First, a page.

If you read the Merlin blog every day, and you should, you will find we provide general helpful tips regarding insurance policies and property damage and references to specific cases handed down nationwide. You will also find we continually suggest that you read your individual policy language because while some policies are very similar, there may be one provision that sets yours apart and provides coverage for your loss. Take the case of Zeller v. AAA Insurance Company1 out of Indiana.
Plaintiff purchased a homeowners policy from AAA Insurance Company. It contained a very interesting provision, as follows:
Conditional Reinstatement - if you make adequate payment after the due date and we reinstate the policy, there will be no coverage during the period of time between the date the policy cancelled and the date and time we received the payment. However, reinstatement of the policy is conditioned upon the following any any Notice of Reinstatement is void if:
- any form of premium payment is not honored for any reason; or
- there is a claim under the policy arising from an event that occurred between the policy cancellation date and the date and time we received your payment to reinstate the policy.
If the reinstatement is void for either of these reasons, the policy remains cancelled as of the date and time indicated on the Notice of Cancellation, and we will not be liable for any claims or damages after that date and time.
After reading the above, you can see this is where it gets tricky. A thorough factual analysis must be done of each individual situation.
Here, plaintiff received a notice that his policy expired on November 10, 2011 for failure to pay the premium. His notice said, "You may still renew your policy effective November 10, 2011 with no loss of coverage if we receive your payment of $231.68 by the close of business on November 30, 2011. If we do not receive your payment by that date, the expiration of your policy will remain in effect and no further coverage will be provided." On November 25, plaintiff mailed a payment stub with his credit card information and it posted to his credit card account on December 7.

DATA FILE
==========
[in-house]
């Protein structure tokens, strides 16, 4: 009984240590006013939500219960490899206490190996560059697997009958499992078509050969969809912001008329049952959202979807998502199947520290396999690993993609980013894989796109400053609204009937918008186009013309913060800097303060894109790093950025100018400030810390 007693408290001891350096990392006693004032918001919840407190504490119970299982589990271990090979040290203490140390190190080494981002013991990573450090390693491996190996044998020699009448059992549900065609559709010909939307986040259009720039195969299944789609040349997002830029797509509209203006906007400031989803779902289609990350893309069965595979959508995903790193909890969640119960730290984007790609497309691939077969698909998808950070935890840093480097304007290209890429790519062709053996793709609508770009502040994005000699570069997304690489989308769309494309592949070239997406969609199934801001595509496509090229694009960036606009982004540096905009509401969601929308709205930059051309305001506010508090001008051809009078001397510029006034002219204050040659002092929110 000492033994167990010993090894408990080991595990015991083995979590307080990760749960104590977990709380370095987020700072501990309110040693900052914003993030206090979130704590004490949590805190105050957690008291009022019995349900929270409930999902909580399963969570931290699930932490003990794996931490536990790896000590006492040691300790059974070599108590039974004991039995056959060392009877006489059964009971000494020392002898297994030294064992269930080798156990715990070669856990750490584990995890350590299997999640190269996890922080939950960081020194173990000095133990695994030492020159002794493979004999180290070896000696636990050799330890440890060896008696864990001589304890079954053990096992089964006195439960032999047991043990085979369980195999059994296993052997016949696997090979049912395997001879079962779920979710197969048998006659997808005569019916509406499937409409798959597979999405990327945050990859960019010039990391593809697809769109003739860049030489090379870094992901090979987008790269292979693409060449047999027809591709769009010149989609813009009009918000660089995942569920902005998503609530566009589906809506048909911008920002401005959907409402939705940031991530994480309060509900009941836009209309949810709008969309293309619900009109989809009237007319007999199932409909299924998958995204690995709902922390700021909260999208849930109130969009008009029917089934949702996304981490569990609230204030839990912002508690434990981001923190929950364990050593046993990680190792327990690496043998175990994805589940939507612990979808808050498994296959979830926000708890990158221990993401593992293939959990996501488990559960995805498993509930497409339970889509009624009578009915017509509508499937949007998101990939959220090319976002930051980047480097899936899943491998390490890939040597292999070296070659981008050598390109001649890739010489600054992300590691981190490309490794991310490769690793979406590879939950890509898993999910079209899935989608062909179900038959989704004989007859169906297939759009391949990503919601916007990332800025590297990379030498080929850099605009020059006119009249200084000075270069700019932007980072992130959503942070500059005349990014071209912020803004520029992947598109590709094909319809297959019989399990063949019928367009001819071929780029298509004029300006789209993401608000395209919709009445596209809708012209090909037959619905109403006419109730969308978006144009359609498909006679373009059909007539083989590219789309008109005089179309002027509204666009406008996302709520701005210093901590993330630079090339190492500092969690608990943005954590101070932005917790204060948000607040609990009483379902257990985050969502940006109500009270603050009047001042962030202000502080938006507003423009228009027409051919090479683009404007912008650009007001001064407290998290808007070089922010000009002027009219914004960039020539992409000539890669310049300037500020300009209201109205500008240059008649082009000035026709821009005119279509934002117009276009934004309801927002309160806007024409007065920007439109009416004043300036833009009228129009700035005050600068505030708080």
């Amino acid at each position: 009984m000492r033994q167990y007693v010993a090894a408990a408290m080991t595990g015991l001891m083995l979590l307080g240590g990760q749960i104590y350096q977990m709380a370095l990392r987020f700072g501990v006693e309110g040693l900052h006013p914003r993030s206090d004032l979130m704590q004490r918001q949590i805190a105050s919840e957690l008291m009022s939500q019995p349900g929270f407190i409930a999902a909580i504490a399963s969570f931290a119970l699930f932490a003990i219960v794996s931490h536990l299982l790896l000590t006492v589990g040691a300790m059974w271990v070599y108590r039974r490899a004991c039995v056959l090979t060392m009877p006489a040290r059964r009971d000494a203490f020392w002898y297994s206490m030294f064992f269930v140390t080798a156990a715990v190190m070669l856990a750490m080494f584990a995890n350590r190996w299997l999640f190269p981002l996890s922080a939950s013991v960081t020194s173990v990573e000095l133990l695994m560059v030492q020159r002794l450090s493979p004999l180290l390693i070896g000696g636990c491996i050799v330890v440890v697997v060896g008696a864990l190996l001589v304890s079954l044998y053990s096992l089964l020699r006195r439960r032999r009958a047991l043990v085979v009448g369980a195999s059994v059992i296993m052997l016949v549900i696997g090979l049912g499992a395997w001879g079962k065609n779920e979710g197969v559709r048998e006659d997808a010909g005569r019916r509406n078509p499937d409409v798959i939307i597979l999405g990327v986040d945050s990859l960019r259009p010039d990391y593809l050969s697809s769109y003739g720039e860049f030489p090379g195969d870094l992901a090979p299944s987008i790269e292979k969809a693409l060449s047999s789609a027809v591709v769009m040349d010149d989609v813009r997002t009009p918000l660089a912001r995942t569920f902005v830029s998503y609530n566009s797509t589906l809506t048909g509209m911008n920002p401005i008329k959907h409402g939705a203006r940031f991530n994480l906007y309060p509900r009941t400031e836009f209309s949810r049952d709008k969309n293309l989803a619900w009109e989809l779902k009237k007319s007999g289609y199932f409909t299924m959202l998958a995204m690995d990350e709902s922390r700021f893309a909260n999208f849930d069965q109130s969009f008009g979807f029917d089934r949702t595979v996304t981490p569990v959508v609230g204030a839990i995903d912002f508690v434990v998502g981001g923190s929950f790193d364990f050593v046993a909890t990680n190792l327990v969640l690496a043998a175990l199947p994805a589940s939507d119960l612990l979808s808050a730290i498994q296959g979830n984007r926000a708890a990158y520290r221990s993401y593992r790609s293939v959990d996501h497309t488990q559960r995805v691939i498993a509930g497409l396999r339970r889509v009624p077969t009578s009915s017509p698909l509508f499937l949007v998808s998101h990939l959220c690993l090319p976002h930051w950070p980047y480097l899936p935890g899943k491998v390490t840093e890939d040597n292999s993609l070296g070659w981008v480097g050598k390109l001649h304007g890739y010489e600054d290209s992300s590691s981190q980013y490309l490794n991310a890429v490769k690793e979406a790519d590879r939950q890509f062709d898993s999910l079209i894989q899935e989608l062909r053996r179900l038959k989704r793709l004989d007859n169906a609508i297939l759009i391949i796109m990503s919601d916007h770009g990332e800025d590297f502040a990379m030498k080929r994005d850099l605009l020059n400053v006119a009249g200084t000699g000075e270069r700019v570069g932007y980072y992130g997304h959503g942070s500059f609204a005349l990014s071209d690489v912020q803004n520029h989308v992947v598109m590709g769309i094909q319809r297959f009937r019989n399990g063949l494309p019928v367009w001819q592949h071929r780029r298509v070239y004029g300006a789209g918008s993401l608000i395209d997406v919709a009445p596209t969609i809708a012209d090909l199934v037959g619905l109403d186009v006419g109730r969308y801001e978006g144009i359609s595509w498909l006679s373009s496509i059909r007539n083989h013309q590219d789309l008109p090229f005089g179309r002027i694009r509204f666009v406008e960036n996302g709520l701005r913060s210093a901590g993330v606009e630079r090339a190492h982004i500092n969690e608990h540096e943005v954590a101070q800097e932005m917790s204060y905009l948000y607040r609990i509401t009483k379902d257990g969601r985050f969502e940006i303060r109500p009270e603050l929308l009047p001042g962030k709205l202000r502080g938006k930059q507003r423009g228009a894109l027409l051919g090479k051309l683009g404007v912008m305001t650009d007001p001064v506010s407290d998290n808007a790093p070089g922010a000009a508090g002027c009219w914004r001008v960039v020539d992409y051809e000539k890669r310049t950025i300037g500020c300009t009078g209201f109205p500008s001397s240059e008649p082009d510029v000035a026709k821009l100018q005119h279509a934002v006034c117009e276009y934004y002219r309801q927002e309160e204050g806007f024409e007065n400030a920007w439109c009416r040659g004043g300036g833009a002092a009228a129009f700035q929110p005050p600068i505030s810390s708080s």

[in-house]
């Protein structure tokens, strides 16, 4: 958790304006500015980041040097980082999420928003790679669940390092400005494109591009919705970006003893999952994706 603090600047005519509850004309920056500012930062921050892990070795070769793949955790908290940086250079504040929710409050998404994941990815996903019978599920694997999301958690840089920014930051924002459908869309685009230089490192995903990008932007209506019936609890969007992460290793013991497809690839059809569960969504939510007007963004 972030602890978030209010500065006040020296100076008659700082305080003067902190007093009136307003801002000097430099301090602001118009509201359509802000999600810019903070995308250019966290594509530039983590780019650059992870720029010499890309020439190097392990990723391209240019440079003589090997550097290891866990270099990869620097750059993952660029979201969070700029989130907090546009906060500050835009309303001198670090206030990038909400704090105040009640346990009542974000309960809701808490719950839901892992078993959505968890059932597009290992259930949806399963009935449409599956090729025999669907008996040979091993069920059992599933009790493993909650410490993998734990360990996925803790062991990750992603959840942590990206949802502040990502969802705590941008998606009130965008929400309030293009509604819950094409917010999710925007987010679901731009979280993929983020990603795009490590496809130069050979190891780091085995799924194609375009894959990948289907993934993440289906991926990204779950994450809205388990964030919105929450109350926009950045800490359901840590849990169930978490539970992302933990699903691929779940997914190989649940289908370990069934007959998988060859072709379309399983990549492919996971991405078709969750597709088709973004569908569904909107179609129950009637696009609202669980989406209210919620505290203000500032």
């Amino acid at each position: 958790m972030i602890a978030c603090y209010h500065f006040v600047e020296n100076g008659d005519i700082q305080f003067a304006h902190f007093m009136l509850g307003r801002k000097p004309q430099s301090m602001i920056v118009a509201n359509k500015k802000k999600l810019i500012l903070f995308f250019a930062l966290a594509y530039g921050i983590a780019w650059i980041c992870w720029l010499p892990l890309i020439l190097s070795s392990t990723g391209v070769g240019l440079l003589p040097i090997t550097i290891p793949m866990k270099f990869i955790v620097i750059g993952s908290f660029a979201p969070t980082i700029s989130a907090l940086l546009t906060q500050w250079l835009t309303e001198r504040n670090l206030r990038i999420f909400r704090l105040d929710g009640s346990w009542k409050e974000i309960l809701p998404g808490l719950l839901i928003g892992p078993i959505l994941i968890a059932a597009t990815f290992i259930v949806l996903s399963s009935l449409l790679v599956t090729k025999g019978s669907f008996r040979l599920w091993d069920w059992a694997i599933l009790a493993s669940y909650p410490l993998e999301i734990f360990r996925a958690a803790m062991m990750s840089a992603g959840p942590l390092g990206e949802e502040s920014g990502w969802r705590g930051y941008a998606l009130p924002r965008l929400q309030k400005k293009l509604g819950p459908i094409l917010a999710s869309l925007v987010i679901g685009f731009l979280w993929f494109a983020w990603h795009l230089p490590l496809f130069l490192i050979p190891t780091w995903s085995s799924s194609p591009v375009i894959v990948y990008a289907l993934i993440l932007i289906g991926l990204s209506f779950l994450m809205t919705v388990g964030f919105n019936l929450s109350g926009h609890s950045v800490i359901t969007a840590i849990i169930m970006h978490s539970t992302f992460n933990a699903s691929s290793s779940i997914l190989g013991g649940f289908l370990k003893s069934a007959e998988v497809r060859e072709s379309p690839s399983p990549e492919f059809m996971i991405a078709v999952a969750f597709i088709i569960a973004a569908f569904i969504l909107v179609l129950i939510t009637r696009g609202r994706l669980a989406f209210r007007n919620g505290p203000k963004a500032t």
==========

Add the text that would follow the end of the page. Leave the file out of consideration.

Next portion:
On December 9, 2011, plaintiff's garage caught fire and he submitted a claim, which was denied for being outside of the policy period. AAA sent plaintiff a check, returning the premium amount, and he did not cash it. He filed suit for breach of contract and bad faith. In January 2015, there was a trial to a judge. The court found that the issue was when the premium payment was "received" by AAA after cancellation of the policy. Since AAA had stated a November 30 deadline in its notice of cancellation and payment posted to plaintiff's credit card account on December 7, the court found that the policy was not in effect on the date of loss. Plaintiff appealed.
Plaintiff argued that the court erred because AAA accepted his premium payment and his claim arose from an event after the same. The court of appeals agreed. Two conditions precedent were mentioned in the policy wherein the reinstatement of the policy may be voided and neither was applicable here. Plaintiff offered his payment for reinstatement of the policy and AAA accepted that offer by accepting the payment. Once an offer is accepted, a contract is formed.2 While it is true that the language used in the cancellation letter stated that payment must be received by November 30, no such language appears in or is incorporated into the insurance contract. Plus, there is no deadline in the contract for payments for reinstatement.
Insurance policies are drafted by the insurance companies. Shop around for one containing the specific language you desire and hold to the exact words they choose to use in drafting their policies - they can be a sword and a shield. Remember the lesson from the case here - the language of the policy controls, not necessarily the language the company or the adjuster chooses to use in a denial letter.